At Eclectablog of Michigan, Eclectablog writes—The data is clear: Emergency Management not working in Detroit Public Schools:
At Appalachian Voices of West Virginia, Brian Sewell writes—Appalachian Coal Companies Face Major Fines For Clean Water Act Violations:The entire premise of Emergency Management is that it solves problems municipalities and school districts are unable or unwilling to solve on their own. Granted extraordinary powers, Emergency Managers are put in place to drastically change things and put them on the right footing.
What the Detroit schools situation shows is that the problems in Detroit aren’t simply financial and they aren’t simply a matter of poor management. Without addressing the core issues of poverty, blight, crime, and a host of other modern plagues experienced by our aging urban cores, no amount of cost-cutting, privatizing, experimental teaching models, or management gimmickry is going to have the desired impact.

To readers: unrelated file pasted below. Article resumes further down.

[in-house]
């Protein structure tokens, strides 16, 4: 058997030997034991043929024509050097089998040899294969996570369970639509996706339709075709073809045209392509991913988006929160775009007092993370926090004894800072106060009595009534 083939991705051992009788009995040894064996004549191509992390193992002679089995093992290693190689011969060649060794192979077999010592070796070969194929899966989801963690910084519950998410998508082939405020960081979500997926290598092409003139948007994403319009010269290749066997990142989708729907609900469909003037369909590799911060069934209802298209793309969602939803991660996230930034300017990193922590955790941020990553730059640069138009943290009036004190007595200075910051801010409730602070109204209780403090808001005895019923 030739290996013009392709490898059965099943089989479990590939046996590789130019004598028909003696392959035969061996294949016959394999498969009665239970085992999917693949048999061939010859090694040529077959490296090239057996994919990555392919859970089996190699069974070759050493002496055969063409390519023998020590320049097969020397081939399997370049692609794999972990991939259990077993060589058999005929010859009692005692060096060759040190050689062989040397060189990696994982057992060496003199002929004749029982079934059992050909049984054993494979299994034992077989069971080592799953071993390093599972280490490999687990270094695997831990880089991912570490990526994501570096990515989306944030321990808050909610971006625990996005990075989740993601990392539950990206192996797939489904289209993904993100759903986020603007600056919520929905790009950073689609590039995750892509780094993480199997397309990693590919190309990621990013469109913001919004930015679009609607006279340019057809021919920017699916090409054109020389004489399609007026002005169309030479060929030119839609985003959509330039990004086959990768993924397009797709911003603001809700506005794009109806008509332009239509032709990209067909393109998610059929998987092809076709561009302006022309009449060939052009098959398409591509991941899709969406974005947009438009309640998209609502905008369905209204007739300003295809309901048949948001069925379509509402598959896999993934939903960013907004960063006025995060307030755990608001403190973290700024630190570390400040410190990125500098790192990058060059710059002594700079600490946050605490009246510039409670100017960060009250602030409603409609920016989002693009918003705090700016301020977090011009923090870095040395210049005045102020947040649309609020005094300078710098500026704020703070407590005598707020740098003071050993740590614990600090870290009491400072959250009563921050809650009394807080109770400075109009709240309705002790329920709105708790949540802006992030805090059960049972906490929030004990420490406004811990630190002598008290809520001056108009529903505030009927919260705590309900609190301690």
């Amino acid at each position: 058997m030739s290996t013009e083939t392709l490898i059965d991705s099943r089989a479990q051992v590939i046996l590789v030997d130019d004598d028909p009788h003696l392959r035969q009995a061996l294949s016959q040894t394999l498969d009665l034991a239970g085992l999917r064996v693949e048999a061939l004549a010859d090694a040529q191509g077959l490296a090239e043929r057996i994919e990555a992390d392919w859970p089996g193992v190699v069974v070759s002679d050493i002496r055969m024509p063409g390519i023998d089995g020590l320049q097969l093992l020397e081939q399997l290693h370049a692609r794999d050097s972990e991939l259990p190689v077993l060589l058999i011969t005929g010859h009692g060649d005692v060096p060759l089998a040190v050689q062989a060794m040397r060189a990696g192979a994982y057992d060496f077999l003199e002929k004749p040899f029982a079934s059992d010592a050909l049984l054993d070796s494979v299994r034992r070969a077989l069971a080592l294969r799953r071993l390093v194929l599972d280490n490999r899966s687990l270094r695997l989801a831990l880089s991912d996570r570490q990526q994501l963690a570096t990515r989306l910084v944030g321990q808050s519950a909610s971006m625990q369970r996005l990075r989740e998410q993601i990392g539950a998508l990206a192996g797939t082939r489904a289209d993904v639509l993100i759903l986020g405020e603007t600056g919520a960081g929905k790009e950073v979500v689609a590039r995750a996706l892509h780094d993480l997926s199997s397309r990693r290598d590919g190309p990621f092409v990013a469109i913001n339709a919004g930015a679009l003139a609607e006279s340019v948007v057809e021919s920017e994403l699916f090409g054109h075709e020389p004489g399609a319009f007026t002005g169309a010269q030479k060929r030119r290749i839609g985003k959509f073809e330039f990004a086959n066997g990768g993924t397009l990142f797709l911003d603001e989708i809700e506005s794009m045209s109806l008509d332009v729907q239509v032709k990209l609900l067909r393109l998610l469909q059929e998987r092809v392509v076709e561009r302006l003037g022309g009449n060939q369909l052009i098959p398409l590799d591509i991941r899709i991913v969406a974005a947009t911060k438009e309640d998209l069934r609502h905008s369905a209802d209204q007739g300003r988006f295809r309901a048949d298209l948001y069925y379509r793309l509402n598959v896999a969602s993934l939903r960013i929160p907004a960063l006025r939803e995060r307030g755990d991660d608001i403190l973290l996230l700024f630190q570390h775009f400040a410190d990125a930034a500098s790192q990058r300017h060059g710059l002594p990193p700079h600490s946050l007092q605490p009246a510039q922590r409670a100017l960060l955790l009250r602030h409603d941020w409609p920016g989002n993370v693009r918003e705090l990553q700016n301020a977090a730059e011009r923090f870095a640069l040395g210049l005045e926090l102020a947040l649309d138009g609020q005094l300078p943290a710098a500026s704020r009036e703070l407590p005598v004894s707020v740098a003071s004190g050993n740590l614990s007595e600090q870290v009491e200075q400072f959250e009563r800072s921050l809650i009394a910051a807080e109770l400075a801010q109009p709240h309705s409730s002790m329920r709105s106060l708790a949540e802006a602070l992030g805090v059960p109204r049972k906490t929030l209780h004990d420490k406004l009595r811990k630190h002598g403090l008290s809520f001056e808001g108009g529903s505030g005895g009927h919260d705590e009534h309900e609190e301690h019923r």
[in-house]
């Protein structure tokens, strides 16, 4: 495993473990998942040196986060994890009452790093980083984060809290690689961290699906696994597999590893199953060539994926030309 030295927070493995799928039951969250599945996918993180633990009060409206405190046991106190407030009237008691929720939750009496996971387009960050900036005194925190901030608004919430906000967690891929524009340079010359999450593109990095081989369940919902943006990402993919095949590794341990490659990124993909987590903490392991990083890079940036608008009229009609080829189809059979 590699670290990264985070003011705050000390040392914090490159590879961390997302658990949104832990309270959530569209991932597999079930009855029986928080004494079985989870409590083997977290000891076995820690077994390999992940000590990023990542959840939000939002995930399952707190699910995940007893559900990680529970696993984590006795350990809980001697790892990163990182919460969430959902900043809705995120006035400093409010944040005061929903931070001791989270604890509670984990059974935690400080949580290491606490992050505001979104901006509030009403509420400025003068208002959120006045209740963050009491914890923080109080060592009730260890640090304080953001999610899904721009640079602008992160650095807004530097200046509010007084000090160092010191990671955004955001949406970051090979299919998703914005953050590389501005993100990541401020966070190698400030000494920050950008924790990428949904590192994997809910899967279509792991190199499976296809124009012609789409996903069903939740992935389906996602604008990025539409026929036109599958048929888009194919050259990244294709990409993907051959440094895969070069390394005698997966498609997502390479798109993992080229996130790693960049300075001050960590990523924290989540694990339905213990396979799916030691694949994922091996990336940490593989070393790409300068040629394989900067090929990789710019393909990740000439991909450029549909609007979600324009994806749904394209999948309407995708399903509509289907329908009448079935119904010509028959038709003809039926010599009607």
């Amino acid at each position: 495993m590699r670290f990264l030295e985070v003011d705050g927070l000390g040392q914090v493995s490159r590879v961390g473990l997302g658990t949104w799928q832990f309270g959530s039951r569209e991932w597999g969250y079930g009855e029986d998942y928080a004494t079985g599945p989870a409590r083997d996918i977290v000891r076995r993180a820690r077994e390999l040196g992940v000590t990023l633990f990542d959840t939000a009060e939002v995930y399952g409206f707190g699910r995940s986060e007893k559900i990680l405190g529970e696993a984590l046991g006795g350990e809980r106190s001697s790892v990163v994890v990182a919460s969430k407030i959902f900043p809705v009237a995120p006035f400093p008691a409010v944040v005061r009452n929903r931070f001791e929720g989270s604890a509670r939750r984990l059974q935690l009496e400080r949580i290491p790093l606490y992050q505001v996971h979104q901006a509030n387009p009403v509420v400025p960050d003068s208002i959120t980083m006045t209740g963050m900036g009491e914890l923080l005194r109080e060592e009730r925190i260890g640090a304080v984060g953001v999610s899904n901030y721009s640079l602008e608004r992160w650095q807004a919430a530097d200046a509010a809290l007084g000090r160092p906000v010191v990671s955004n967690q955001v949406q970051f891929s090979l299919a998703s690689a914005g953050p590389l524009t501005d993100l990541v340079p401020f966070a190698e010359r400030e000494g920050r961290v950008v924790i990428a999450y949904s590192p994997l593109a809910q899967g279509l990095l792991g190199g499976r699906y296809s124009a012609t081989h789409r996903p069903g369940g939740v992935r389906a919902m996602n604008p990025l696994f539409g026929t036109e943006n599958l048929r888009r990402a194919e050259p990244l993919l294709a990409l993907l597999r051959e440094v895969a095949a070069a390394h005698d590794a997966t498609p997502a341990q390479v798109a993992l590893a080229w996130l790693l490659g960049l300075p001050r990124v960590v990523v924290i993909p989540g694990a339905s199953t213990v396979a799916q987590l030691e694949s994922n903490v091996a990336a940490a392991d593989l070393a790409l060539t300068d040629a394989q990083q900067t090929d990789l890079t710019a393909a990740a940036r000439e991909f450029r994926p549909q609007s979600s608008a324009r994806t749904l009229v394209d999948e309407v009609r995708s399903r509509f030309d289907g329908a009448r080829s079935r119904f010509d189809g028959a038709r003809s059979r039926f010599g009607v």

We have a serious problem in Detroit when it comes to education. The question is whether our political leaders will have the courage, creativity, and desire to address them with something more than window dressing and un-democratic takeovers. At the moment, that answer to that question, at least from the Republicans in the legislature and our Republican governor, appears to be “no”.
As Dr. Pedroni asks: “For Snyder’s theft of Detroit’s children’s future, will a moment of accountability ever come?”
Excerpts from other progressive state blogs can be found below the orange gerrymander.The fine is the result of a proposed consent order in a federal district court. The order must still be signed by a judge. Declining to comment, an attorney for Nally & Hamilton simply said “the consent decree speaks for itself.”